Which is Worse

A couple of hours before we were ready to leave the nurses asked us how we would prefer to part ways with Rowan.  The absurdity of this question will forever haunt me – as if there is a way I would “prefer” to say goodbye to my son, forever goodbye.

Truly horrible days, it seems, are all too often augmented by the horror of having to make decisions you aren’t prepared in any way to make.  Decisions that you know you may sink in or float on for all of your days.

We talked about it.  Like earlier decisions in the previous handful of hours, I thought about it in terms of “which will feel worse?”.  Not just now, but in 5 minutes, in 5 hours, in 5 years.  And how am I to really know?  I can only answer for right now.  But still, when you sit with it, if you know yourself, you can be reasonably sure.

Our options were to have them take him from us to the morgue, or to leave him in my hospital room bed when we left.  Truly, it was an easy choice.  If they take him, if they take my son, I will forever picture him naked on a cold table in the morgue.  I will always feel as though the last embrace he felt was that of a stranger.  But if we leave him, leave our son, here in this bed where he came to us, we can remember him that way.  As ours.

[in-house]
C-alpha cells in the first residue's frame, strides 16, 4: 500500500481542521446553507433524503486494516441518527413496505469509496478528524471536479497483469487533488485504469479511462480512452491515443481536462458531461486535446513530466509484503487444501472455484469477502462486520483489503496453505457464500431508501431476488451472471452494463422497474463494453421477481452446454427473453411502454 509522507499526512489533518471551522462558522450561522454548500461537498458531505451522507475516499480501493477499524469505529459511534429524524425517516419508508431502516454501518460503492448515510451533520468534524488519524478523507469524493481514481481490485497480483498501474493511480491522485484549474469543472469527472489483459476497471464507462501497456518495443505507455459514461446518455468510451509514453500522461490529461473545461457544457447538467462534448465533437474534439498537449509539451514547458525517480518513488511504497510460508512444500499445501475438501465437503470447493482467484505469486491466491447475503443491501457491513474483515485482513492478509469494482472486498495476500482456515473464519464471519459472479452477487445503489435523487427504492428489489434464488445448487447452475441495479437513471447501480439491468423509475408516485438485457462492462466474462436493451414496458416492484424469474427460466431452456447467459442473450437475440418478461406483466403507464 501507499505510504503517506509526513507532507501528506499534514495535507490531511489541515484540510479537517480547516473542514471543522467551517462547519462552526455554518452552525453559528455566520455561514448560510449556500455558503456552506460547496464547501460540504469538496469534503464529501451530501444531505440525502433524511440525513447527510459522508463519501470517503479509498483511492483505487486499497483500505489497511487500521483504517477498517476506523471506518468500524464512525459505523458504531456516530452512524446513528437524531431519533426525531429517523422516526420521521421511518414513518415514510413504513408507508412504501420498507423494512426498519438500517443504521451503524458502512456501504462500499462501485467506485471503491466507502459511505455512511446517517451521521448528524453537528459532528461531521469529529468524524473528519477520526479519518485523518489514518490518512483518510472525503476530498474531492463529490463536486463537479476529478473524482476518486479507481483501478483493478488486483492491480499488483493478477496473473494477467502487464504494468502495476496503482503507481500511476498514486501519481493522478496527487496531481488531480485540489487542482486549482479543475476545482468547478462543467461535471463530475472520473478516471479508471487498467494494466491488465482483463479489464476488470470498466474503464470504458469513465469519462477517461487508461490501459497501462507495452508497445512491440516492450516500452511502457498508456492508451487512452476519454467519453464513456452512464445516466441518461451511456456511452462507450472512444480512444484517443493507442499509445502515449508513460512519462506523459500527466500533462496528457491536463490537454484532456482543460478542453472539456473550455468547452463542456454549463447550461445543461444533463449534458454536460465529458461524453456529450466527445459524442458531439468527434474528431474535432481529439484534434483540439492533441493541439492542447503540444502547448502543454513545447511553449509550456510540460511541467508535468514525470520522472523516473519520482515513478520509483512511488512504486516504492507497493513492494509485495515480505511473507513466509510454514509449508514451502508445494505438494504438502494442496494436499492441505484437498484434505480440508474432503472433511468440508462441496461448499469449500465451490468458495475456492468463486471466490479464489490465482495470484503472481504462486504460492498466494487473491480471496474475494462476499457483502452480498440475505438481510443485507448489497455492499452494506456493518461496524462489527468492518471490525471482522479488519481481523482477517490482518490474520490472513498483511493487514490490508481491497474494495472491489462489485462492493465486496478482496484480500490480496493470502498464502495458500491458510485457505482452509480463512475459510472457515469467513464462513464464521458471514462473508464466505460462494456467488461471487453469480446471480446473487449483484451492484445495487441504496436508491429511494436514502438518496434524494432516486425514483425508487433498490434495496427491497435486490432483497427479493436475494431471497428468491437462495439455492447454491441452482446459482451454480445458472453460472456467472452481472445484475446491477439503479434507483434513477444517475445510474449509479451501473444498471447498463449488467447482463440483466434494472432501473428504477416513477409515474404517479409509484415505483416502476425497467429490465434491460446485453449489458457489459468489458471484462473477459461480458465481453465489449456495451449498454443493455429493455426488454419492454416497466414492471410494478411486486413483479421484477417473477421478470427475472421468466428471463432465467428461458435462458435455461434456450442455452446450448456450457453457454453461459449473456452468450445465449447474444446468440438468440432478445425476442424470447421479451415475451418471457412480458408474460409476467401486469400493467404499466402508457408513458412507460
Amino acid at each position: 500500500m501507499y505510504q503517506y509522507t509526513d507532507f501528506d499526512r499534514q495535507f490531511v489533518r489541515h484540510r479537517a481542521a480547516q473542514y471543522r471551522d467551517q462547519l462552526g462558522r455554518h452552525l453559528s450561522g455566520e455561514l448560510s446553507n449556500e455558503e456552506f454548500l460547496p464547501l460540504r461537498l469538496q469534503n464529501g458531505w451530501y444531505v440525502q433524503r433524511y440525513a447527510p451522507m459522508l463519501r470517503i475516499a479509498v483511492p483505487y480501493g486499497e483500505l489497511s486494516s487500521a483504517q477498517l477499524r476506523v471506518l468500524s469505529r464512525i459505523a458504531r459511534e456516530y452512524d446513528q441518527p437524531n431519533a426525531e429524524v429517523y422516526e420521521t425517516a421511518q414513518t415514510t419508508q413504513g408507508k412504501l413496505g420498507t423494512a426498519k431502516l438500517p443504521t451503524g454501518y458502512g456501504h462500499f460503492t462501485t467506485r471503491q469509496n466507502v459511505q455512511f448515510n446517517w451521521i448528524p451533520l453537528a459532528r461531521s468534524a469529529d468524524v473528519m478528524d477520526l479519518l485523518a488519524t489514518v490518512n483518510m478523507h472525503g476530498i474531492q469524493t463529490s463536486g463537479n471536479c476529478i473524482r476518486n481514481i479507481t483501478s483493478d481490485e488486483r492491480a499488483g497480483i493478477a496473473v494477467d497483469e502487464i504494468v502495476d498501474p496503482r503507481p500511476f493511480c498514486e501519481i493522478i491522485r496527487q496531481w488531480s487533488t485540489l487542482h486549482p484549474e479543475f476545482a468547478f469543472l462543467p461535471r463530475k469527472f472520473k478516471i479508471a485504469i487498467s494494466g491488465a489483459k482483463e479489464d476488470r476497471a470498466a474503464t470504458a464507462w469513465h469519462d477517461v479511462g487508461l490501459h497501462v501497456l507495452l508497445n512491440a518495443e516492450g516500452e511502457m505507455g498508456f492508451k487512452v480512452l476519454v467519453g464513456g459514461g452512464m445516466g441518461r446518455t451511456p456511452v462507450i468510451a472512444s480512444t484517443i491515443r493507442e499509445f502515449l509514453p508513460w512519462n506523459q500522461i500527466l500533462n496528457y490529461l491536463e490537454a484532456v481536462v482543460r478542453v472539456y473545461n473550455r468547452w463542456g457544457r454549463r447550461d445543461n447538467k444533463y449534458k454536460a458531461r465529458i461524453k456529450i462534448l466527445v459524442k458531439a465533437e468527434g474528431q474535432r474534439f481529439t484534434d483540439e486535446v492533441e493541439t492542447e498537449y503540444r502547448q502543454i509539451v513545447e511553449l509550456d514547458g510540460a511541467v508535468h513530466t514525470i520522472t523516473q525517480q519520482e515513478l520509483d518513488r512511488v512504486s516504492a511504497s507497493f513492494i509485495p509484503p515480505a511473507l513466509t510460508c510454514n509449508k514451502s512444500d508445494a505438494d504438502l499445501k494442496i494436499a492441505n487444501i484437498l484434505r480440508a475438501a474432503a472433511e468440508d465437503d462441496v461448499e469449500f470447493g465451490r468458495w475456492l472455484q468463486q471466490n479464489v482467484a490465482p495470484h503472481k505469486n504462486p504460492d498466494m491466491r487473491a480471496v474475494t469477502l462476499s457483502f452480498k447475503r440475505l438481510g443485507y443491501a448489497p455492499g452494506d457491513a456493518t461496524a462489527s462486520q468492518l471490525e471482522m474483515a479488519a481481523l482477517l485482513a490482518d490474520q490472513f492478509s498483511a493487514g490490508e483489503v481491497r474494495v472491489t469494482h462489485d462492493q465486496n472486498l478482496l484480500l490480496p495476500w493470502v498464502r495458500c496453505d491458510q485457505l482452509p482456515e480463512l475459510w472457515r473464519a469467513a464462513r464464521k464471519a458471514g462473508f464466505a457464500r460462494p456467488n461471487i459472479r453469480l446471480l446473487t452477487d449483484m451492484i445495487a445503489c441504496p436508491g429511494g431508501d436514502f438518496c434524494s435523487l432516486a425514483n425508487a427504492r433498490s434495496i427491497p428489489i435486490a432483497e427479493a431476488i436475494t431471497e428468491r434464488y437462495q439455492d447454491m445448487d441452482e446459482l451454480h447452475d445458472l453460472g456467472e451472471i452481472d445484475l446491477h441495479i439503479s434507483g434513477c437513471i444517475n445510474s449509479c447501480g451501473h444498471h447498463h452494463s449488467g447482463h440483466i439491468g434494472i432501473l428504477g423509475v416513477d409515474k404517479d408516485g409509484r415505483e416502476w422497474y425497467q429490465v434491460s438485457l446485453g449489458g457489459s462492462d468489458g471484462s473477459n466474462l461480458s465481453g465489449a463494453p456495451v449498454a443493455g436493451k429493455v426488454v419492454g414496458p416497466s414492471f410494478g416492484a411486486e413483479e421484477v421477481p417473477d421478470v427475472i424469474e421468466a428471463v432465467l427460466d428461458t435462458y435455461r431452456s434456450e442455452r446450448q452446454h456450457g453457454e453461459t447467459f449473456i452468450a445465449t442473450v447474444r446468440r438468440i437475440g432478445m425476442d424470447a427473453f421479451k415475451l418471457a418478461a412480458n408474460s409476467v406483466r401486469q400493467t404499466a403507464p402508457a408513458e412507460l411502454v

It’s just his body.  But in those early moments, when the body is all you know, it’s heavy on yours and too light in your arms, so fragile and yet strangely unbreakable, and you can’t part with it.  It must need you, the way it did until now, the way it was always supposed to.

Now, even just weeks later, I know the other parts of him, the parts that settle deep in my soul.  The parts, actually, that I knew before he even came to us, and they become and grow like memories.  The parts that don’t need a body to make a space in our world.

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